With our first two books in print or at-the-printer, and our next two on the decks (surprise! book #4 will be announced soon!), we’re looking to the climate and social justice related books we love, reading them backwards in a ring of fire to conjure up more environment-focused submissions for Stelliform Years 3 and beyond. Just kidding, we’re sharing them here so you can get to know us a little better — what we love and what kinds of stories we’ll likely publish in the future.
It’s important to carve out these spaces where the reader can sit for a moment — within a bigger problem always, but for a moment focusing on a small world that the fantastic creates for us. The feelings around climate change are big and oppressive and overwhelming and I’m not entirely interested in recreating that experience in Stelliform books. The world is doing that for us already. Instead, I’ve been delighted to read stories that shape a smaller but still inter-connected experience. Read more about that in this post.
Seanan McGuire’s “Hello, Hello” is a science fiction short story which bridges the gaps between several human and inter-species categories to illustrate that while future technologies will facilitate communication in ways that we cannot now imagine, technology alone is not enough.
N.K. Jemisin’s “The Ones Who Stay and Fight” is the opening story in the author’s short story collection, How Long ‘Til Black Future Month. The story introduces the collection, as does the book’s title, as a work of fundamentally utopian sff.
“The Ones Who Stay and Fight” was written in conversation with “The Ones Who Walk Away from Omelas”, Ursula K. Le Guin’s own challenge to utopia, published in 1973. “Omelas” has been discussed extensively (a recent article on “Omelas” and its utilitarian implications for our own times can be found here) and this review will side-step a comprehensive comparison of “Omelas” and “The Ones Who Stay and Fight”. Instead, the focus here is on Jemisin’s story, its conception of systemic violence, its implicit sense of justice and hope, and how Jemisin’s vision applies to the fight against climate change.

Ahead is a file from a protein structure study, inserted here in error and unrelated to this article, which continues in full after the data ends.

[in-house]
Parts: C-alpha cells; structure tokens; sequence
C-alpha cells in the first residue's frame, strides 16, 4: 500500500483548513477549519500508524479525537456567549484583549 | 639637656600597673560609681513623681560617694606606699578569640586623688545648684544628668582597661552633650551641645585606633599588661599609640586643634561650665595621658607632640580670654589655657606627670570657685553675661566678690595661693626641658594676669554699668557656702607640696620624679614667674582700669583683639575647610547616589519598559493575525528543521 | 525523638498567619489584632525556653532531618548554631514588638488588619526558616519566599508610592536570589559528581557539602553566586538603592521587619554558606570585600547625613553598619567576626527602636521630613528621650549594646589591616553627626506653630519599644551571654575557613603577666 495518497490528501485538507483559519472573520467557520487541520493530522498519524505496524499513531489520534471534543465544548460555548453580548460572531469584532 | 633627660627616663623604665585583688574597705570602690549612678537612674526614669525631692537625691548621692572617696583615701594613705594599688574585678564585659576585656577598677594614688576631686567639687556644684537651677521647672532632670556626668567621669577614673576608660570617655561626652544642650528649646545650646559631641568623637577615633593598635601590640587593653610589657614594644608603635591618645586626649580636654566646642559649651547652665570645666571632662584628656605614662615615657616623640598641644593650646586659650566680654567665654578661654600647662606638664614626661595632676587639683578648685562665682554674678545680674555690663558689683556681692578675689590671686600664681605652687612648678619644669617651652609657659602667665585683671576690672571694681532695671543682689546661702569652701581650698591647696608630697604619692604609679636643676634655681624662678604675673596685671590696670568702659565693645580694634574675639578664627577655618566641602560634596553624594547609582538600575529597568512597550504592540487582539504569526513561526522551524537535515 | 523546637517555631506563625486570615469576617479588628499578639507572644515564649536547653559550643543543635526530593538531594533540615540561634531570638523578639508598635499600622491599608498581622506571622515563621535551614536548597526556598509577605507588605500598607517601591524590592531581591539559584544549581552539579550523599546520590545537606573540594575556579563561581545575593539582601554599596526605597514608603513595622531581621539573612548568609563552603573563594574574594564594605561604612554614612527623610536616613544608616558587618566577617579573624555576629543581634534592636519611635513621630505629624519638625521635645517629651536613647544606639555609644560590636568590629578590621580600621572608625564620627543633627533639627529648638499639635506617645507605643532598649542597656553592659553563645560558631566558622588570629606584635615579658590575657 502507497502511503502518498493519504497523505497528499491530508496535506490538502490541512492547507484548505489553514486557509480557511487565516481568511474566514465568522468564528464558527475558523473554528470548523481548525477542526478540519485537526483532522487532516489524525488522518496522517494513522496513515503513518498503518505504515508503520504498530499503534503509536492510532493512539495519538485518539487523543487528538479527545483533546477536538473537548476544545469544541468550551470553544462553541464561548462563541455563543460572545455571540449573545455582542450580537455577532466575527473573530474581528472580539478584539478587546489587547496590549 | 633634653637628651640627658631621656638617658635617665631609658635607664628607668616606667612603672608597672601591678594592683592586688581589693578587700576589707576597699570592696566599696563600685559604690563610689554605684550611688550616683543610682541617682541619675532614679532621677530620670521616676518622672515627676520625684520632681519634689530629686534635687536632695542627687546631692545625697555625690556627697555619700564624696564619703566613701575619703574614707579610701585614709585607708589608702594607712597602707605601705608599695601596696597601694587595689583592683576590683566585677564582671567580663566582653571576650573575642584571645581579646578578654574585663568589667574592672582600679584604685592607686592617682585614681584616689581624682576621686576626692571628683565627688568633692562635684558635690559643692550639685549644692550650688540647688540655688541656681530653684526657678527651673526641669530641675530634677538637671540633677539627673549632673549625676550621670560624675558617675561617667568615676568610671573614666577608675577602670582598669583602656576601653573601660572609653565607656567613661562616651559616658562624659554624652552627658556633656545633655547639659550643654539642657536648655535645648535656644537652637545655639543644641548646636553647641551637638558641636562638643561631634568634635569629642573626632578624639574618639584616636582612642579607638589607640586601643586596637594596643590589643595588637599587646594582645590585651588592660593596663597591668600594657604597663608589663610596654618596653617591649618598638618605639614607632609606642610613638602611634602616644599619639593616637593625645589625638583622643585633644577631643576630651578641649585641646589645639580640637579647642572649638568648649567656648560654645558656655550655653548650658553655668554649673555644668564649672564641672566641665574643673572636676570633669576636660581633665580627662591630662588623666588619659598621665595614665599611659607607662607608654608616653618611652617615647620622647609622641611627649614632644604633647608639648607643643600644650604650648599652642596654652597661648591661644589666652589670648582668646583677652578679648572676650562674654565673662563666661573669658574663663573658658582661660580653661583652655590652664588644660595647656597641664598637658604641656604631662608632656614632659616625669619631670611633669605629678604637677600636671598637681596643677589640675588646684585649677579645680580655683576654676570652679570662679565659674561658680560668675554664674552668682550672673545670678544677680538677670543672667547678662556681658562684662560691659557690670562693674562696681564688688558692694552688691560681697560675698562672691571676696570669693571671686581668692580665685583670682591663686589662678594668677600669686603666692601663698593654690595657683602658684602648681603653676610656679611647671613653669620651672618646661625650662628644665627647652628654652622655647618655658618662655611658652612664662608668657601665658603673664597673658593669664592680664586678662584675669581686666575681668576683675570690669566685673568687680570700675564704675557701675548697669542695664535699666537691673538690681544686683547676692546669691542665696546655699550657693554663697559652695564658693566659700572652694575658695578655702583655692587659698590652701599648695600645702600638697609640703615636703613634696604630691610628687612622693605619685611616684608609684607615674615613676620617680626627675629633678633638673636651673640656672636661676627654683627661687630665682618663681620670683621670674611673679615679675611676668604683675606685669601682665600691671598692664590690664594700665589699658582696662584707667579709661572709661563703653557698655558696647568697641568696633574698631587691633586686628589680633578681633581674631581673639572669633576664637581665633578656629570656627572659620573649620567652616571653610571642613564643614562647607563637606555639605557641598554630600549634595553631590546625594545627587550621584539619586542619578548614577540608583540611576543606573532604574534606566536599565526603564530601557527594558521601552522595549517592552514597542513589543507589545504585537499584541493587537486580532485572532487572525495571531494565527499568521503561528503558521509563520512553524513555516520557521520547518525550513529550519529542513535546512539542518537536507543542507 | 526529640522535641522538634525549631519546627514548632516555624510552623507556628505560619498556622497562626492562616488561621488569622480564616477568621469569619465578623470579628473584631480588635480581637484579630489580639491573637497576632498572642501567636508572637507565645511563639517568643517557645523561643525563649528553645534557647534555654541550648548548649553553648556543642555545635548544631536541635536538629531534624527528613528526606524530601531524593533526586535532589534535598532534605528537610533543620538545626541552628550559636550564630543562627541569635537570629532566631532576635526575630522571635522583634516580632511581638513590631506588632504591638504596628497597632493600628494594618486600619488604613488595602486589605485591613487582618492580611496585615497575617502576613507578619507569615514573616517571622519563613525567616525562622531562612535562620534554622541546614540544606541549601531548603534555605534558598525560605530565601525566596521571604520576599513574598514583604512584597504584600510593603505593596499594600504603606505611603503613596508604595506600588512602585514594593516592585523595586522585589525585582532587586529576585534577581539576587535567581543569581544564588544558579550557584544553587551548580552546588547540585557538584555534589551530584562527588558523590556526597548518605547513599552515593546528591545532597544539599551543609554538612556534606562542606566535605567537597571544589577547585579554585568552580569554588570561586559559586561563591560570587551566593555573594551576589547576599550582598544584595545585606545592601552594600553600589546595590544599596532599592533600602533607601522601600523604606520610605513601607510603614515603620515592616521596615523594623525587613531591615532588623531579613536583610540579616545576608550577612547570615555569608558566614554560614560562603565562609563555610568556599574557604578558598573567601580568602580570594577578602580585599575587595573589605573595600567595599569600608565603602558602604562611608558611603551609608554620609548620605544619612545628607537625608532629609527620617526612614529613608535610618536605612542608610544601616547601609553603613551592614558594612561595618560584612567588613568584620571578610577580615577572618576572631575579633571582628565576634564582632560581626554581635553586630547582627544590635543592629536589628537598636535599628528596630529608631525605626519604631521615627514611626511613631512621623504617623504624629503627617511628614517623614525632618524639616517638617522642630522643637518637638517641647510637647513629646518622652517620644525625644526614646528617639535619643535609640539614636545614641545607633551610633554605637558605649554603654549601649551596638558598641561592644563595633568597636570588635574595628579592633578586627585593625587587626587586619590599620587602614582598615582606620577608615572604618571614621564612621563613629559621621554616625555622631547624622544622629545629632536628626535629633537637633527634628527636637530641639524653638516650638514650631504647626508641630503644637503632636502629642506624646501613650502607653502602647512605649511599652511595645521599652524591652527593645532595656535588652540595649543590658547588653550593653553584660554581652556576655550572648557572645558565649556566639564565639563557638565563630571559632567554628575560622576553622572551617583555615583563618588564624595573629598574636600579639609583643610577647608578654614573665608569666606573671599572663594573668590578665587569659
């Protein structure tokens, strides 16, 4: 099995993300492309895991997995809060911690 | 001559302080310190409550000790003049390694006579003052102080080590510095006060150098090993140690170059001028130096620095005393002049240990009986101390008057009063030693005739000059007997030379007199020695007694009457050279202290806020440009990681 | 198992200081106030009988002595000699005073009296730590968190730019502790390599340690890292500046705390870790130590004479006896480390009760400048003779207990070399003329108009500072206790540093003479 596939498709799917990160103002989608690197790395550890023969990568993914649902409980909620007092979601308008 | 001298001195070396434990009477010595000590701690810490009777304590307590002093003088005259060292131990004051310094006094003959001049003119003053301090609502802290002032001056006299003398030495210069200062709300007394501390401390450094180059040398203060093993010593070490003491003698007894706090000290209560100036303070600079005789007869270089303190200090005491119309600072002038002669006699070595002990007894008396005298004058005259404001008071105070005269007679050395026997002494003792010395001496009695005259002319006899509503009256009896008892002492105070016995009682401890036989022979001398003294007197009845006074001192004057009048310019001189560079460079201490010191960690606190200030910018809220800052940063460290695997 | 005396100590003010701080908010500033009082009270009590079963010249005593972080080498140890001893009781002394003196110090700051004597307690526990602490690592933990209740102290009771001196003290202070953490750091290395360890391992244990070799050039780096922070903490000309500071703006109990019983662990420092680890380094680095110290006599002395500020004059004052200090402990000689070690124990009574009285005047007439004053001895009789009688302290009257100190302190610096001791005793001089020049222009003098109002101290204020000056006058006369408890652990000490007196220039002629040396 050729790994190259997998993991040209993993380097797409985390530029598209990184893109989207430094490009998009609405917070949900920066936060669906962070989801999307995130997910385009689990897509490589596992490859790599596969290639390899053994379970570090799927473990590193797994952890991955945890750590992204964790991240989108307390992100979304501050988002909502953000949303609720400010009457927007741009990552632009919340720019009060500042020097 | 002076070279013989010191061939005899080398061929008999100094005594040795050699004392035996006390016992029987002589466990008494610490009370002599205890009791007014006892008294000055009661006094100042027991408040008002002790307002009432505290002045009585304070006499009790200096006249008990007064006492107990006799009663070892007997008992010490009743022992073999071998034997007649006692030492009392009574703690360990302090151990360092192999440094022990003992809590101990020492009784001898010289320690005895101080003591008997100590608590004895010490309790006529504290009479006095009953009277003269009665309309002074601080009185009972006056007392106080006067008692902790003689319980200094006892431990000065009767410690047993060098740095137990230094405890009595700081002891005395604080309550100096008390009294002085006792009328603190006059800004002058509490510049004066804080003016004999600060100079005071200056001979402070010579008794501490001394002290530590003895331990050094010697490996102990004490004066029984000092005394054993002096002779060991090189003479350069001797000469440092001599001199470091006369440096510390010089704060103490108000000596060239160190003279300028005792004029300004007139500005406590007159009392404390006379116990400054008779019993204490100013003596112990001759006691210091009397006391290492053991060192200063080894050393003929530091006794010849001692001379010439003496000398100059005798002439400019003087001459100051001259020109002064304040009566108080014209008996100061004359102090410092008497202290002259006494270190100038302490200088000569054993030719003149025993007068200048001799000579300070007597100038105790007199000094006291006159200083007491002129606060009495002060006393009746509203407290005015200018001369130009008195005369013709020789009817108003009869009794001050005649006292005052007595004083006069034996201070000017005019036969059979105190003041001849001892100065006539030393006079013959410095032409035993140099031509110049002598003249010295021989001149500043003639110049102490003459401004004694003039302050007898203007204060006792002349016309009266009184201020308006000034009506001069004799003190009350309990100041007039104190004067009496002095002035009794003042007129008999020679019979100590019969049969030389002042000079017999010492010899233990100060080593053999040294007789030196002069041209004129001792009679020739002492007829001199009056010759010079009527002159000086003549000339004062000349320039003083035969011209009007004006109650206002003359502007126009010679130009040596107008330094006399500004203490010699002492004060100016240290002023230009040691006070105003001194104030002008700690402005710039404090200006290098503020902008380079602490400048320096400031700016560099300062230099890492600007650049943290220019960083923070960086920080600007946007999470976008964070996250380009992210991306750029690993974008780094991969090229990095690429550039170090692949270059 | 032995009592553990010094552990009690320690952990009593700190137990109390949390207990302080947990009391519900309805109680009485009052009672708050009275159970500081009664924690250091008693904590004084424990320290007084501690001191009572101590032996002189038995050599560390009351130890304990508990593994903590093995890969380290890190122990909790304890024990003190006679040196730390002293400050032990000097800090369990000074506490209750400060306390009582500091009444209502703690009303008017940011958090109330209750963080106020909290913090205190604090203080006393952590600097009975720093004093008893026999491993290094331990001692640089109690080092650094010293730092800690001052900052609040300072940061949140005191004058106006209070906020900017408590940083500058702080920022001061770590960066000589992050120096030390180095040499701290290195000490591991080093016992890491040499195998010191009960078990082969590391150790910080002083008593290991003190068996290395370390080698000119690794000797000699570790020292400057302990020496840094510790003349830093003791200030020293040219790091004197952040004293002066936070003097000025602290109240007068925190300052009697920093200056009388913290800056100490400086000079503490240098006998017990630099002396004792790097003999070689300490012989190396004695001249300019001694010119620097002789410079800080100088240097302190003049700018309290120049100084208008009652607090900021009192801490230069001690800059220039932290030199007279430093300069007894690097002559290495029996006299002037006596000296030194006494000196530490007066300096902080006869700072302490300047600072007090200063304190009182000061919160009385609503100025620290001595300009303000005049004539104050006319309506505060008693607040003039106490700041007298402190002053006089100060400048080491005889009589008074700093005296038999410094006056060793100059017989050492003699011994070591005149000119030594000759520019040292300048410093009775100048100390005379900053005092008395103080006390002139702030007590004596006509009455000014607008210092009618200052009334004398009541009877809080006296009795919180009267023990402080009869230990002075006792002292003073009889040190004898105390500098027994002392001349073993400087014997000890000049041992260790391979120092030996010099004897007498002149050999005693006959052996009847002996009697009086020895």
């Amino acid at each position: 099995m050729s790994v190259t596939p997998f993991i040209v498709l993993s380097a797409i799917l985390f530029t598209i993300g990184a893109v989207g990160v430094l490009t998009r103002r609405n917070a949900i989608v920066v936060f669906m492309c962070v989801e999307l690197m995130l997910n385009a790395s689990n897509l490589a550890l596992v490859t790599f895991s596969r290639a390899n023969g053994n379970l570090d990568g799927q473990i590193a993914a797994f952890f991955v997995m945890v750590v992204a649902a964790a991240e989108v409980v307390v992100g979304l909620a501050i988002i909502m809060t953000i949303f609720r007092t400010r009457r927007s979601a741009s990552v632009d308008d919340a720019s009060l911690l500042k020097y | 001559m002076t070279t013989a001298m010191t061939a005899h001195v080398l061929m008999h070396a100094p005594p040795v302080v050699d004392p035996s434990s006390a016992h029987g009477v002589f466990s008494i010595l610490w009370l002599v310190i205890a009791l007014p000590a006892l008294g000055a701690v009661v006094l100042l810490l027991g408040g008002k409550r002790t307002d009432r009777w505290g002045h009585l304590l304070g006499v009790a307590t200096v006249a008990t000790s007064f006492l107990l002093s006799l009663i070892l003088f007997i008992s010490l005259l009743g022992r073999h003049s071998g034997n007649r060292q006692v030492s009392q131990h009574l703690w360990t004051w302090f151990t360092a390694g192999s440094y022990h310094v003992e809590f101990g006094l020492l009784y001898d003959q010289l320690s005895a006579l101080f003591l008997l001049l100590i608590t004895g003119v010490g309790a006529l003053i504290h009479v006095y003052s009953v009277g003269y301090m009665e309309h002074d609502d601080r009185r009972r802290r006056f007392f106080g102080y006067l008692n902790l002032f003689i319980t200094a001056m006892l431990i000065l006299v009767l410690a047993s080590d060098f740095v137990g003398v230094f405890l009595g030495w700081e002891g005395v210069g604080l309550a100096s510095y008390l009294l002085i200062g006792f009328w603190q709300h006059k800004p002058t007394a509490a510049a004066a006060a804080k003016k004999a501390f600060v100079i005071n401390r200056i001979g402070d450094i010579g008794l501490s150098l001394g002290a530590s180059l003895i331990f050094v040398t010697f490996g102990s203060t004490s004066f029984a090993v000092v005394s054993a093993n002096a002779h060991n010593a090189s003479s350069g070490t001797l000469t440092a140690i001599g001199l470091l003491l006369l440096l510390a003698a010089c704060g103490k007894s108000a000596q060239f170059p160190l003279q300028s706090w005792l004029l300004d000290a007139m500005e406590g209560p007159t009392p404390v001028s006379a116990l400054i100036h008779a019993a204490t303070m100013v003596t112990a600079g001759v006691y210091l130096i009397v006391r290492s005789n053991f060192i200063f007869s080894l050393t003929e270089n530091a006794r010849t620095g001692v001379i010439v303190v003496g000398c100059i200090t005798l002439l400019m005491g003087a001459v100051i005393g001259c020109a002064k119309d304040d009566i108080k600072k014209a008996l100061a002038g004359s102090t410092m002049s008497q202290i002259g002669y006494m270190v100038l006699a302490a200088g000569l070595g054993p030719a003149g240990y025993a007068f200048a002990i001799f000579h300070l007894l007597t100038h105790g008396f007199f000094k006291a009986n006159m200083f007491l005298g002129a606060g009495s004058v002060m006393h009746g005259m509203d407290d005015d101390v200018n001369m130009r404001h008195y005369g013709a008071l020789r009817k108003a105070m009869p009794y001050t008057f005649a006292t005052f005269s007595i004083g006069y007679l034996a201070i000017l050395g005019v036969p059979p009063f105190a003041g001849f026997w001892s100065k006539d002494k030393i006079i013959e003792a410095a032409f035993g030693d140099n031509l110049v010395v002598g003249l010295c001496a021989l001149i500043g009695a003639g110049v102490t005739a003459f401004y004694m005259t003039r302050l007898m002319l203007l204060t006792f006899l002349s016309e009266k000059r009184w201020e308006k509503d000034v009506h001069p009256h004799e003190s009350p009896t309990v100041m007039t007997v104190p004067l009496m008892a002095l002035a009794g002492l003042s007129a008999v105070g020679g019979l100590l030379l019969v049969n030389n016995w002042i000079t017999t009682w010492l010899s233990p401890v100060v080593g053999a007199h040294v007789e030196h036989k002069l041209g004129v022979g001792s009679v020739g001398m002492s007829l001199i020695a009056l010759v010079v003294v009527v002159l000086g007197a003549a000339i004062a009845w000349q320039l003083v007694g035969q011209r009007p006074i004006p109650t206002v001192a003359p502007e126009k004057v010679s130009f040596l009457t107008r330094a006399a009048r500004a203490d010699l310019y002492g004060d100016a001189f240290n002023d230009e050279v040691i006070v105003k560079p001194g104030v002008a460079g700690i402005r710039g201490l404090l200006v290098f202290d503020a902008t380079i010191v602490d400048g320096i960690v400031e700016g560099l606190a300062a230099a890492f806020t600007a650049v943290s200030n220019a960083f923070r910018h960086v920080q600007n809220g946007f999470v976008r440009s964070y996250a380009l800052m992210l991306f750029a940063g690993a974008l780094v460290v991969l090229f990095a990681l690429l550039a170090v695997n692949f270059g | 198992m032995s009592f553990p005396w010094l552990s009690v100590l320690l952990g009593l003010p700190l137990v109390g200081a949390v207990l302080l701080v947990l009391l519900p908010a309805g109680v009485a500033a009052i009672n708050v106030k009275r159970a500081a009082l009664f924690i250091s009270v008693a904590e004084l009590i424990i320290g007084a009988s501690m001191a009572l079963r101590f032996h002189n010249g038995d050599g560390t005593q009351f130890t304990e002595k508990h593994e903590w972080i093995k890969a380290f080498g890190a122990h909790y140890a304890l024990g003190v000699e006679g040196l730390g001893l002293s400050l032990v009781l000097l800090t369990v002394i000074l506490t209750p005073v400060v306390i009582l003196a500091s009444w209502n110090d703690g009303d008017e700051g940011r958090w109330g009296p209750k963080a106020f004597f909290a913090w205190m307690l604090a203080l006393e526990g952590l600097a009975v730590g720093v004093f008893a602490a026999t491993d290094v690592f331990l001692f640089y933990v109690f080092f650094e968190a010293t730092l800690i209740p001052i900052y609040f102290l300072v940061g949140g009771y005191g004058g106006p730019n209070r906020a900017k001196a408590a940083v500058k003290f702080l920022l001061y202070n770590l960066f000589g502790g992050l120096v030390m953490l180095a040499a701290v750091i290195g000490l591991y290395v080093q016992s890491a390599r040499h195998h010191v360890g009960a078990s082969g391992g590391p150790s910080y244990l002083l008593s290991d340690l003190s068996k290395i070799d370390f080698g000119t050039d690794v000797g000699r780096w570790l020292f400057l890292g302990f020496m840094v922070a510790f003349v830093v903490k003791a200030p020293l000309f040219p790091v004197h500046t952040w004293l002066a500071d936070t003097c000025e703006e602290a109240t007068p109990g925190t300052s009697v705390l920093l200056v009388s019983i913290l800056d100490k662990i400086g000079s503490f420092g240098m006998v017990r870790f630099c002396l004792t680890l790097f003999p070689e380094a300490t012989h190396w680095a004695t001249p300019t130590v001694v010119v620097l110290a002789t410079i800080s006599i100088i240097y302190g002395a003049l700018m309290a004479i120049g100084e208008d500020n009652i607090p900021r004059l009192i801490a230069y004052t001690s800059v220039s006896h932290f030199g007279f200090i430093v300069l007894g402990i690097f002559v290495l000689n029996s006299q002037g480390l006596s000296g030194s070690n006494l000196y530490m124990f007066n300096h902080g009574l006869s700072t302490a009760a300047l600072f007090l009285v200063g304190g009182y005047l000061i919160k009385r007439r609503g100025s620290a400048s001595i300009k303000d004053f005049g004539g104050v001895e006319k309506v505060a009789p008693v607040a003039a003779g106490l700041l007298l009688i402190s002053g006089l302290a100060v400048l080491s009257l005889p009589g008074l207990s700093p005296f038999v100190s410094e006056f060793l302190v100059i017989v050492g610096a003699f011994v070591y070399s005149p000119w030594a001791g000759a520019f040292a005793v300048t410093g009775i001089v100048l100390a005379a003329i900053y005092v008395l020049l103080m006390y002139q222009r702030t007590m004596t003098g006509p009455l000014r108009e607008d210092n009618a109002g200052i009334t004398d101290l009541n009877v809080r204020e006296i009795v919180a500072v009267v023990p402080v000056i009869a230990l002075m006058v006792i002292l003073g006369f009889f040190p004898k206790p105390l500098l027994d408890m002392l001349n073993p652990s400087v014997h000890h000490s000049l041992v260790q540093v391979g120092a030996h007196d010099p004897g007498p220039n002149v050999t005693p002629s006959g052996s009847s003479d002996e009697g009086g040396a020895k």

Osahon Ize-Iyamu’s “More Sea Than Tar” in Reckoning 3 is about a Nigerian family struggling against the currents of modern life in a flooded and slowly disintegrating town. The main character, Uti, must navigate opposing family dynamics in order to find his own way of living.
Tlotlo Tsamaase’s novelette “Eclipse our Sins” is a dense and lyrical story in which a young girl searches for the reason her family members are falling ill in a world in which Mother Earth seeks revenge for a multitude of sins committed against her.
Tsamaase’s future is one in which those effects against the earth are tangible. For example, xenophobic or sexist thoughts emerge into the air as smog, contributing to ecological destabilization. The protagonist, and many others in the story, wears a respirator which protects her from the material effects of anti-social elements; but requiring this protection is a burden on the poor who must not only regularly replace their respirators to survive, but are also dependent on proprietary medicines.
This story from Reckoning Magazine packs a ton of heart and hope into a diminutive novelette. It also packs eldritch horror into the unsuspecting body of a young girl whose family is responsible for the dam and diversion project which dramatically altered the ecosystem of its small-town setting. Lanny Boykin is a shape-shifter; but she is not the only shape-shifter in the story.